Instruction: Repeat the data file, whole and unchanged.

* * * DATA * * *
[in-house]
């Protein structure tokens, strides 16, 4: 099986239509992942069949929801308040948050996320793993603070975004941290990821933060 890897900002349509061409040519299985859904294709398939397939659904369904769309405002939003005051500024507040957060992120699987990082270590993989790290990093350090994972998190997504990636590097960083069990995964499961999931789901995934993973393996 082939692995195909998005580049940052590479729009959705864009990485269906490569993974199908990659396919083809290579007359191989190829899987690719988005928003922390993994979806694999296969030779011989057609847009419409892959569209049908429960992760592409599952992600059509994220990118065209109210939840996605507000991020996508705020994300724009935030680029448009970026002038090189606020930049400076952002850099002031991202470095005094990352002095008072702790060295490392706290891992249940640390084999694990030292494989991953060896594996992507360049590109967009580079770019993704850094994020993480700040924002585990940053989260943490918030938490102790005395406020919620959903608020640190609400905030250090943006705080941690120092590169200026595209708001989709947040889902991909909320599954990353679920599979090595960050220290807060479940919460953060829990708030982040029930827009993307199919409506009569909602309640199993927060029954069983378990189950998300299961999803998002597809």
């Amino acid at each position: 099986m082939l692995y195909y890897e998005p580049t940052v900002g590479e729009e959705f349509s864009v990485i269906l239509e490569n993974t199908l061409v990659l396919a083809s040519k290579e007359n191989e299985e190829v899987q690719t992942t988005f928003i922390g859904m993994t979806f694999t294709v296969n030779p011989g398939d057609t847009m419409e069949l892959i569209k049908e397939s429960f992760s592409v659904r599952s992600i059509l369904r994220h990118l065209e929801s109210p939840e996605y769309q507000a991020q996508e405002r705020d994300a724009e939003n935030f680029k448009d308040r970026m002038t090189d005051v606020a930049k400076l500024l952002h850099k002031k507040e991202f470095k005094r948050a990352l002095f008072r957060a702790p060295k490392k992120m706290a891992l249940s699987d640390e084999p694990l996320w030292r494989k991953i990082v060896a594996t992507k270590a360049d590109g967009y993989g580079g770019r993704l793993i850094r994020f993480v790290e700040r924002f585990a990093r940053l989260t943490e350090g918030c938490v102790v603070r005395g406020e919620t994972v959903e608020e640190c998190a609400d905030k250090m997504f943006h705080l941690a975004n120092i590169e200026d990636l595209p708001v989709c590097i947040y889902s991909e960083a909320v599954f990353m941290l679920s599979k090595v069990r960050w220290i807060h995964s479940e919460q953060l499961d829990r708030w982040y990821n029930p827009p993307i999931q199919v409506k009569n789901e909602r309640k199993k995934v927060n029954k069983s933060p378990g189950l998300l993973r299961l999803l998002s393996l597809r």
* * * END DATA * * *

[in-house]
């Protein structure tokens, strides 16, 4: 099986239509992942069949929801308040948050996320793993603070975004941290990821933060 890897900002349509061409040519299985859904294709398939397939659904369904769309405002939003005051500024507040957060992120699987990082270590993989790290990093350090994972998190997504990636590097960083069990995964499961999931789901995934993973393996 082939692995195909998005580049940052590479729009959705864009990485269906490569993974199908990659396919083809290579007359191989190829899987690719988005928003922390993994979806694999296969030779011989057609847009419409892959569209049908429960992760592409599952992600059509994220990118065209109210939840996605507000991020996508705020994300724009935030680029448009970026002038090189606020930049400076952002850099002031991202470095005094990352002095008072702790060295490392706290891992249940640390084999694990030292494989991953060896594996992507360049590109967009580079770019993704850094994020993480700040924002585990940053989260943490918030938490102790005395406020919620959903608020640190609400905030250090943006705080941690120092590169200026595209708001989709947040889902991909909320599954990353679920599979090595960050220290807060479940919460953060829990708030982040029930827009993307199919409506009569909602309640199993927060029954069983378990189950998300299961999803998002597809």
């Amino acid at each position: 099986m082939l692995y195909y890897e998005p580049t940052v900002g590479e729009e959705f349509s864009v990485i269906l239509e490569n993974t199908l061409v990659l396919a083809s040519k290579e007359n191989e299985e190829v899987q690719t992942t988005f928003i922390g859904m993994t979806f694999t294709v296969n030779p011989g398939d057609t847009m419409e069949l892959i569209k049908e397939s429960f992760s592409v659904r599952s992600i059509l369904r994220h990118l065209e929801s109210p939840e996605y769309q507000a991020q996508e405002r705020d994300a724009e939003n935030f680029k448009d308040r970026m002038t090189d005051v606020a930049k400076l500024l952002h850099k002031k507040e991202f470095k005094r948050a990352l002095f008072r957060a702790p060295k490392k992120m706290a891992l249940s699987d640390e084999p694990l996320w030292r494989k991953i990082v060896a594996t992507k270590a360049d590109g967009y993989g580079g770019r993704l793993i850094r994020f993480v790290e700040r924002f585990a990093r940053l989260t943490e350090g918030c938490v102790v603070r005395g406020e919620t994972v959903e608020e640190c998190a609400d905030k250090m997504f943006h705080l941690a975004n120092i590169e200026d990636l595209p708001v989709c590097i947040y889902s991909e960083a909320v599954f990353m941290l679920s599979k090595v069990r960050w220290i807060h995964s479940e919460q953060l499961d829990r708030w982040y990821n029930p827009p993307i999931q199919v409506k009569n789901e909602r309640k199993k995934v927060n029954k069983s933060p378990g189950l998300l993973r299961l999803l998002s393996l597809r």